by Ted Stilwill, Iowa Capital Dispatch
February 17, 2024

Last fall, Governor Reynold’s Department of Administrative Services contracted with a business consulting firm to produce a report critical of Iowa’s Area Education Agencies (AEAs). The study was translated into a bill submitted by the governor to decimate the AEAs and weaken Iowa’s public education system.

The authors of the report are not listed. The costs are not known. The directions to the consulting firm have not been shared. The consulting firm has no apparent expertise or track record in the education world. There is no documentation in the report that a single Iowan was engaged in the preparation of the report. Most importantly, I believe the conclusions about AEAs are flawed.

Iowa Republicans and Democrats offer competing solutions to provide nursing home oversight

Iowa Capital Dispatch

Democratic state lawmakers are pushing legislation to increase state oversight of nursing homes while Republican legislators are advancing a bill that could reduce such oversight.

Both initiatives are being advanced now due to a spate of deaths and serious injuries tied to regulatory violations in Iowa nursing homes. Republican lawmakers say the situation calls for a more “collaborative” approach to enforcement, while Democrats argue the state isn’t being tough enough on violators.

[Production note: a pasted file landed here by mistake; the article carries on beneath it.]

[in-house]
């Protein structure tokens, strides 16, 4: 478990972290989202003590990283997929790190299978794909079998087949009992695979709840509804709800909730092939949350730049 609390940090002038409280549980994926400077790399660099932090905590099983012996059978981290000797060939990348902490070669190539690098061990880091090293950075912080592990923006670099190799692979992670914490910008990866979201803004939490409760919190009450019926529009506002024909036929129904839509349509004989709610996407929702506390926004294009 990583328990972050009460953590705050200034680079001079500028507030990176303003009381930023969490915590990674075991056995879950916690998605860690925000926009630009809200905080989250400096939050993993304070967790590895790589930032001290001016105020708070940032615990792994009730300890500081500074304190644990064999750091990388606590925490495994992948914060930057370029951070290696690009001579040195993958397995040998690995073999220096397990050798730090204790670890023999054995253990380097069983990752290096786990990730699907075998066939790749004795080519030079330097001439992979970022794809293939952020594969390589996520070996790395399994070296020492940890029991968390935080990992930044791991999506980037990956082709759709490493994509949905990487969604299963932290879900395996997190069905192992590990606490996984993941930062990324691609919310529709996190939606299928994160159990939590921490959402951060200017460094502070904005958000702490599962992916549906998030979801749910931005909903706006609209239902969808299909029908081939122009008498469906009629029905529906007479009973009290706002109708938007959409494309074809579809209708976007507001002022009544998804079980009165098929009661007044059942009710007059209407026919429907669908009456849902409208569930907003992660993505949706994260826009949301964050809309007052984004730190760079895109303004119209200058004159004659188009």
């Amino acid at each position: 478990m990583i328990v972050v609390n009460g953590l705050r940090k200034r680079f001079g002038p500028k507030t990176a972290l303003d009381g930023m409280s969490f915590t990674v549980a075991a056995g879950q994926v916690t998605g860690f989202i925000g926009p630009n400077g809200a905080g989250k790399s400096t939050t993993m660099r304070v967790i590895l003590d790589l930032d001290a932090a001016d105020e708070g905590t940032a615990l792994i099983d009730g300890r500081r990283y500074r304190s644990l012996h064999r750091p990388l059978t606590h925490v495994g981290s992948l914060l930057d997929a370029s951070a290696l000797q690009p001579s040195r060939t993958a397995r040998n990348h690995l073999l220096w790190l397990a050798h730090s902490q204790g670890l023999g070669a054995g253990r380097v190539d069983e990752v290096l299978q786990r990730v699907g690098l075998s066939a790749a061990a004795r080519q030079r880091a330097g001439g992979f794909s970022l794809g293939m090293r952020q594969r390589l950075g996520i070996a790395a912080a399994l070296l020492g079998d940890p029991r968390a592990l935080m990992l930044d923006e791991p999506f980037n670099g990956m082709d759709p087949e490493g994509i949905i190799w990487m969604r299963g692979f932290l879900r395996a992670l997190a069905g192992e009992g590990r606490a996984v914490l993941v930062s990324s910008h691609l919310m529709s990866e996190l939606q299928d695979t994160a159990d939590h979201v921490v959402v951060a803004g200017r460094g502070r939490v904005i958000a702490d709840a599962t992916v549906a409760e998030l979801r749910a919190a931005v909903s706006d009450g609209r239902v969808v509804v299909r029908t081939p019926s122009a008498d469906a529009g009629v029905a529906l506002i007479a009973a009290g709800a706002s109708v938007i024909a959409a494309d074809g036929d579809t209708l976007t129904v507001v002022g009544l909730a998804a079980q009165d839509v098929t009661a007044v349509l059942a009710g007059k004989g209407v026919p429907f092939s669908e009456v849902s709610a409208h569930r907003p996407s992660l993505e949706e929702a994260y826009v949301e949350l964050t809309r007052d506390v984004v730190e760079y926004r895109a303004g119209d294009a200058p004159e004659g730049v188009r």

On Tuesday, the House Subcommittee on Health and Human Services reviewed a GOP-backed bill, House Study Bill 691, that would revise the state law that requires the Iowa Department of Inspections, Appeals and Licensing to make a preliminary review of a nursing home complaint and, unless DIAL concludes the complaint is intended to harass a facility, make an on-site inspection.

The bill would add new exceptions to the requirement for on-site inspections, allowing DIAL to forgo an on-site visit if the agency concludes the complaint involves an issue that was already the subject of a complaint or a self-report from the facility itself within the previous 90 days. So, for example, if a facility self-reported an incident tied to insufficient staffing or a failure to monitor residents, it might not face another on-site inspection if a resident complained of the same issue two months later.